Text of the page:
Zhemgang Dzong

Landmark in Bhutan

Lama Zhang Dorje Drakpa who lived in the 12th century founded the Zhemgang dzong. Lama Zhang Dorje Drakpa, a renowned scholar-sage of Drukpa kgyu school of Buddhism, originated from Tibet and travel to present Zhemgang in 1163. Lama Zhang set up a hermitage in on the present site of the Dzong and settled there for many years. In 1655 CE, a one-storied Dzong was built on the hermitage to defend the land against invaders led by Choestse Penlop.Khenrig Namsung is the ancient name of Zhemgang Dzongkag. It literally means the three divisions of Kheng: Upper (Chikhor), Middle (Namkor), and Lower (Tamachok) Kheng.

Popular legend described the death of Lam Dzang. Through yogic power, lama Dzong realized that his brother, a courtier of the powerful Khaling overlord, Lango, was in serious danger. Lango was a sadistic creature, with a human body and the head of a bull, who delighted in eating human flesh.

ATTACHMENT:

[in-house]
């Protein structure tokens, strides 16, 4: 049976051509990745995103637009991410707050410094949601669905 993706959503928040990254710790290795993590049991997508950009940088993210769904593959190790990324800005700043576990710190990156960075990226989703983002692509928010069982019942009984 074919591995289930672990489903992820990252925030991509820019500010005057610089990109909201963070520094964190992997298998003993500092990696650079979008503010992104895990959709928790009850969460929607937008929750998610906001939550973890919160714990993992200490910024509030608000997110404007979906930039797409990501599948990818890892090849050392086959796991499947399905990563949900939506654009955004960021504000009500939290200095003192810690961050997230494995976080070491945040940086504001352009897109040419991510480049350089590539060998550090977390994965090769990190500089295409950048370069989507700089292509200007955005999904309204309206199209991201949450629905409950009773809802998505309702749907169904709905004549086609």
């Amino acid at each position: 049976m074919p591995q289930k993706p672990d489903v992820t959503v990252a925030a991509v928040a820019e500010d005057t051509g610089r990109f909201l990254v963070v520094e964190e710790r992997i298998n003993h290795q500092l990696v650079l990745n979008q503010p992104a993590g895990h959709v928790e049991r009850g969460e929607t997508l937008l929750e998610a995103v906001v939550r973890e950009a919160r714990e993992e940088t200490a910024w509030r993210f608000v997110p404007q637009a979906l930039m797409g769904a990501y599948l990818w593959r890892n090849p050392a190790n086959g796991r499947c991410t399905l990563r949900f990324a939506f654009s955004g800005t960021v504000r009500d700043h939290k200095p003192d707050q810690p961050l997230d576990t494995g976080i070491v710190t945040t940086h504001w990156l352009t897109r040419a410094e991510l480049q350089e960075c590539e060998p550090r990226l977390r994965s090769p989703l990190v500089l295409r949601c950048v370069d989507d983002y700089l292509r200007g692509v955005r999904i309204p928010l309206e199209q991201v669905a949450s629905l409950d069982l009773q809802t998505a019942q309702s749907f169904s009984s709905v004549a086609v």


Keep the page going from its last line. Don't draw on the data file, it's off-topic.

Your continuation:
Lama Dzang devised a scheme to save his brother without offending Lango. He wrote a letter to Lango saying that his health is waning and would like to have his brother by his side. On another letter to his brother, he warned his impeding danger. Unfortunately, the letters were mistakenly delivered. Upon reading the letter meant for Lama Zhang’s brother, Lango was enraged and devour Lama Zhang’s brother. Lango also sent a courtier to kill the Lama.

The villagers were also forced to help the courtier. They stormed the hermitage and run directly into the overwhelming powers of the Lama. Using his yogic powers, he flew to Wamdokpa. The villagers followed in pursuit but were unable to kill him. Observing the plight of his pursuers, pity swayed Lama Zhang into making his final decision. Lama Zhang surrendered his life, strangely instructing them to kill him by stuffing a ceremonial scarf down his throat. Today, the village where Lama Zhang was killed is known as Trong, an honorific word for kill.

The annual Tshechu of Zhemgang was introduced after the inception of the Rabdey in 1966. It is held for five days, from the 7th to 11th of the 2nd Bhutanese month.